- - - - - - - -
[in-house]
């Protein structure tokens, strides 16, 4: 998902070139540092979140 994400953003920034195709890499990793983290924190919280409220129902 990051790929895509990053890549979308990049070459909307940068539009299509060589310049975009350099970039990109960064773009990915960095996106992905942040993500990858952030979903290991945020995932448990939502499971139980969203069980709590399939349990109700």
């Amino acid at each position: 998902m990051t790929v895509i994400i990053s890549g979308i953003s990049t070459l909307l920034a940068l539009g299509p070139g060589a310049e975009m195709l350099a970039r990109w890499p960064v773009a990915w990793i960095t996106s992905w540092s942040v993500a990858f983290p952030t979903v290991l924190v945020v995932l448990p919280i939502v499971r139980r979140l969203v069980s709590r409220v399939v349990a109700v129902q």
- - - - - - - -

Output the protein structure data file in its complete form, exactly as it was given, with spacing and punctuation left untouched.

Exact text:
[in-house]
């Protein structure tokens, strides 16, 4: 998902070139540092979140 994400953003920034195709890499990793983290924190919280409220129902 990051790929895509990053890549979308990049070459909307940068539009299509060589310049975009350099970039990109960064773009990915960095996106992905942040993500990858952030979903290991945020995932448990939502499971139980969203069980709590399939349990109700």
């Amino acid at each position: 998902m990051t790929v895509i994400i990053s890549g979308i953003s990049t070459l909307l920034a940068l539009g299509p070139g060589a310049e975009m195709l350099a970039r990109w890499p960064v773009a990915w990793i960095t996106s992905w540092s942040v993500a990858f983290p952030t979903v290991l924190v945020v995932l448990p919280i939502v499971r139980r979140l969203v069980s709590r409220v399939v349990a109700v129902q």